Volume 20, Number 51 | THE NEWSPAPER OF LOWER MANHATTAN | MAY 2 - 8, 2008

Sports Museum looks for a hit on Broadway

By Julie Shapiro

Listening to Philip Schwalb talk about sports is a lot like listening to an art collector talk about rare paintings.

“It takes people away from the mundane and the everyday,” Schwalb said. “They get to participate in or watch something really beautiful…. It allows for a feeling of transcendence.”

Schwalb, founder of a soon-to-open sports museum in Lower Manhattan, thinks sports are just as beautiful as music or art — but until now, there has never been a national museum celebrating athletes.

That will change on May 7, when Schwalb opens the doors of the Sports Museum of America at 26 Broadway. The museum will feature the history and achievements of athletes in 30 sports, ranging from football, basketball and hockey to bowling, fishing, rugby and lacrosse.

The museum will host a dedication ceremony outside at the base of the Canyon of Heroes next Tues., May 6 at noon. Forty famous athletes will attend the dedication, including Giants quarterback Eli Manning, who paraded up the Canyon earlier this year, Billie Jean King, Martina Navratilova, ex-Rangers Rod Gilbert and Mike Richter, Mario Andretti, retired Dallas Cowboy Tony Dorsett, Olympic gymnast Kerri Strug and track-and-field Olympian Carl Lewis.

The museum’s galleries will showcase 600 sports artifacts, 1,100 photographs and 20 original films. Fans will be able to see Michael Jordan’s No. 9 “Dream Team” jersey from the 1992 Olympics and a boxing glove signed by both Muhammad Ali and Joe Frazier after they fought at Madison Square Garden in 1973. Schwalb devoted one gallery to breaking barriers of race, gender and nationality in sports.

The galleries for each sport will have three main components: videos, interactive computer programs and artifacts. In the baseball room, visitors will look into a periscope and at the touch of a button they’ll pull up videos of famous moments from baseball history, along with facts about what happened. Then, visitors can look at artifacts from the sport’s most famous players: Joe DiMaggio’s bat, Willie Mays’s glove, a World Series trophy and dozens of World Series rings.

The sports rooms will also have what Schwalb calls “touchables.”

“We didn’t want to create a museum where everything is behind glass,” he said.

Kids can take practice swings with Alex Rodriguez’s bat or shoot with Wayne Gretzky’s hockey stick. The close contact with famous athletes will be “irreplaceable,” Schwalb said — but he estimates that the museum will have to replace the artifacts themselves every six months because of general wear and tear. Luckily, he has a long list of athletes signed up who are eager to donate.

The museum will also house the original Heisman Trophy, given each year to the country’s best college football player. From its inception in 1935 until 2001, the Heisman Trophy had a home a few blocks away at the Downtown Athletic Club, at 19 West St, and the club hosted a ceremony each year to present the new trophy. After 9/11, the Downtown Athletic Club closed and the ceremony moved to Midtown.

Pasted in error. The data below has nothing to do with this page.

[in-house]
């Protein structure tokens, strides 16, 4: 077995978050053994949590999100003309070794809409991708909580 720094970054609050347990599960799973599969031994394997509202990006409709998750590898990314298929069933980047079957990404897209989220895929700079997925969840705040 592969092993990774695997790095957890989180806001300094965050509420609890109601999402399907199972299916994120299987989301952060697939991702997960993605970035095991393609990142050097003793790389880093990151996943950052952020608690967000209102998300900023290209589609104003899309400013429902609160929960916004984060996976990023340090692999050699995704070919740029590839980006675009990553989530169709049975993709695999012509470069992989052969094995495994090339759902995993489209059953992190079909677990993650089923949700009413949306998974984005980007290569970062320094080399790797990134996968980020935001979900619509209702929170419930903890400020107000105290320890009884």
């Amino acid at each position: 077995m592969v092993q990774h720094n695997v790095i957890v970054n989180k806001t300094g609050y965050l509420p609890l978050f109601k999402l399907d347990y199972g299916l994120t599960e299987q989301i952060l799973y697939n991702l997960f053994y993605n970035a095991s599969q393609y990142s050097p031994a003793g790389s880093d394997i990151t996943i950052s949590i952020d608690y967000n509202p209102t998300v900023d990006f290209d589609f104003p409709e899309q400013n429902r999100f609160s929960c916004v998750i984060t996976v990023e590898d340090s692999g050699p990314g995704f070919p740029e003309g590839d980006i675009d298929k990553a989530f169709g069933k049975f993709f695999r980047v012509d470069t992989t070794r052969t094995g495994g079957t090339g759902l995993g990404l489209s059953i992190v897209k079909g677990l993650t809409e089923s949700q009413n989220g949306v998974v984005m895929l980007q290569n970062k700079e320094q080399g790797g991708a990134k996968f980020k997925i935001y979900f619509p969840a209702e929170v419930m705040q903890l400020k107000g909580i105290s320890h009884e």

Schwalb built a whole gallery devoted to the Heisman Trophy, where visitors will be able to see and touch the 1935 original. Portraits of past winners will line the walls. Each year, the Sports Museum of America will host the trophy presentation ceremony, a televised event that draws the nation’s best college football players.

The museum is located at the southern tip of Manhattan, on the first three floors of 26 Broadway, the landmarked Standard Oil building.

“The location couldn’t be better,” Schwalb said. The building’s windows overlook the Canyon of Heroes, where triumphant athletes have marched in parades for nearly 100 years — most recently when the Giants won the Super Bowl this year. The museum will open 45,000 square feet of space next week, including 4,000 square feet of retail for sports merchandise and memorabilia and an 8,000-square-foot venue for special events. The museum hopes to eventually open an additional 25,000 square feet of space, possibly for a café or a theater.

Within America’s first national sports museum, Schwalb also built a gallery devoted to another first: the first women’s hall of fame.

Billie Jean King, the tennis player who defeated Bobby Riggs in the 1973 “Battle of the Sexes,” founded the International Women’s Sports Hall of Fame in 1980, but it has never had a permanent home. Visitors to the hall of fame’s gallery in the Sports Museum will learn about inductees through interactive computer programs.

In June, the women’s hall of fame will hold an induction ceremony at the museum for exceptional female coaches and athletes.

Schwalb thought up the idea for the Sports Museum on Sept. 10, 2001, his 39th birthday. He was on an Amtrak train, returning from a trip up to Springfield, Mass. to see the Naismith Memorial Basketball Hall of Fame. A self-described “huge basketball fan,” Schwalb was disappointed to see only a handful of people in the two days he spent at the museum.